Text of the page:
Unlike Nissan’s rollout — which seemed painfully slow, BMW’s initial rollout seemed relatively quick and well-organised. Yet the initial rush of deliveries — primarily we suspect due to BMW Electronaut deliveries — seem to have given way to a rather pedestrian sales rate.
Of course, despite a slow start in 2010, sales of the Nissan LEAF really picked up in early 2013, when Nissan moved European and North American production of the 2013 Nissan LEAF from the original Japanese production line to Sunderland UK and Smyrna, Tennessee, respectively.
As well as enabling Nissan to tweak the LEAF to make it more appealing to European and North American buyers, the switch of production also brought about a welcome reduction in price, making the LEAF far more affordable for would-be customers.
As a result, U.S. LEAF sales alone during the first six months of 2014 are more than four times what they were during the same period in 2011.
Before we go any further however, we should note that it’s a little disingenuous to compare Nissan LEAF launch sales to those of the BMW i3 in some ways, since the two cars don’t naturally cross-shop.
The LEAF, for example, is a family-friendly, five-seat, all-electric hatchback. The BMW i3 meanwhile, is a performance-oriented, ultra-futuristic, four seat premium electric city car. On the other hand however, the electric car market today is far more mature than it was back in 2010.
Yet premium cars — however popular — always sell less than more mainstream models. A case in point is Tesla, who sold approximately 2,600 Model S sedans during the first six months of sales. (Because of the way Tesla reports its sales figures, we don’t have seven months from launch, only 2012 sales totals. Since Tesla’s first Model S was delivered on June 1, 2012, that leaves us with a six-month sales total for the luxury plug-in)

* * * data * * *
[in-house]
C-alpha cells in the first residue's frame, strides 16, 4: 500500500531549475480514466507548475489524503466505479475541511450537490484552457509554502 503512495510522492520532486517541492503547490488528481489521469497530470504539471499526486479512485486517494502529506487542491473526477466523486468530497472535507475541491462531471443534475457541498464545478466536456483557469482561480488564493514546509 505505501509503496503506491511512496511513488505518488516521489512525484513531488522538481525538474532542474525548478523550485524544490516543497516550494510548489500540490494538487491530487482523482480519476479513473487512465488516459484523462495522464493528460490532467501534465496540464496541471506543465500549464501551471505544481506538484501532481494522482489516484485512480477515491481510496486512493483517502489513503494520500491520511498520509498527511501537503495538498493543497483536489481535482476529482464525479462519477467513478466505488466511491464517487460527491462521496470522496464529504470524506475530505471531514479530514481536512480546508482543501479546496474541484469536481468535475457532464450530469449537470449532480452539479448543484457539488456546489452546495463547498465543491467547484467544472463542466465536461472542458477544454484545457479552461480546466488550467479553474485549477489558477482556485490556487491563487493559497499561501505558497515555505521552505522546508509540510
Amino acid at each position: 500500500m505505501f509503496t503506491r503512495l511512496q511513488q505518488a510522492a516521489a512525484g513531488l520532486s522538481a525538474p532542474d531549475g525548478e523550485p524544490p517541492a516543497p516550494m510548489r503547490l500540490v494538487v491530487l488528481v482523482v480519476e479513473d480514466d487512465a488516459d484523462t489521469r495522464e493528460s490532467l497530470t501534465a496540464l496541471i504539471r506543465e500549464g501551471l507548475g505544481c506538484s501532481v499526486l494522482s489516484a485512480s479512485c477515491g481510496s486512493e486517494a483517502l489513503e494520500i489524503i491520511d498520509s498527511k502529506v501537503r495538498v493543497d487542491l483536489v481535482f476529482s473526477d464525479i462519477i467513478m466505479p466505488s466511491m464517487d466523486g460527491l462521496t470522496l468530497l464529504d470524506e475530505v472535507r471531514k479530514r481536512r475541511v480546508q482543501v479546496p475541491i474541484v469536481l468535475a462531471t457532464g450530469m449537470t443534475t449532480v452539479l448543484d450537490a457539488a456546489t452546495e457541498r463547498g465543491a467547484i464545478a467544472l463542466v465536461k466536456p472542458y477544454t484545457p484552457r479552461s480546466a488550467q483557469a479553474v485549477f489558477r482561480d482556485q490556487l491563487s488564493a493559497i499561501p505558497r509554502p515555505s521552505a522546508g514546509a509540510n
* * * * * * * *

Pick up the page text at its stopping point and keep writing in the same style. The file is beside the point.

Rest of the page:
We know from anecdotal evidence too, that BMW did lose out to Tesla — and other brands — when it first announced its i3 pricing. Yet according to BMW, which upped production at its Leipzig facility from 70 cars per day to 100 cars per day to cope with a claimed six-month waiting list for the plug-in city car, the i3 is literally walking off dealer lots.
But perhaps the best explanation for the difference between the LEAF and BMW i3 sales figures is the differing attitudes from both companies.
The LEAF, despite being differently powered to the rest of the Nissan family, is sold under the Nissan badge. It is sold alongside other Nissan cars at dealerships, and while it was initially treated by dealers as something strange and unusual, is now a much more accepted part of the wider Nissan brand.
The i3 however, is sold as a sub-brand by BMW. It is distinct and separate from the rest of the BMW family and in fact, is marketed differently too. While Nissan seems to look towards electrification as a future technology for its entire fleet, BMW seems a little less convinced of the future of electric cars, at least for now.
At a corporate level too, there’s far less visible marketing drive compared to Nissan, who uses the LEAF at every possibility as a flagship vehicle for its green endeavours.
Do you agree?
We’ve give you some of the possible reasons for why the BMW i3 isn’t doing as well after seven months of sales as the Nissan LEAF did in its first seven months of sales. But do you agree?
Do you think BMW should do more to promote the i3? Will its luxury brand and high sticker price mean it always sells less than the more affordable LEAF? Or will things change moving forward.
Leave your thoughts, analysis and predictions in the Comments below.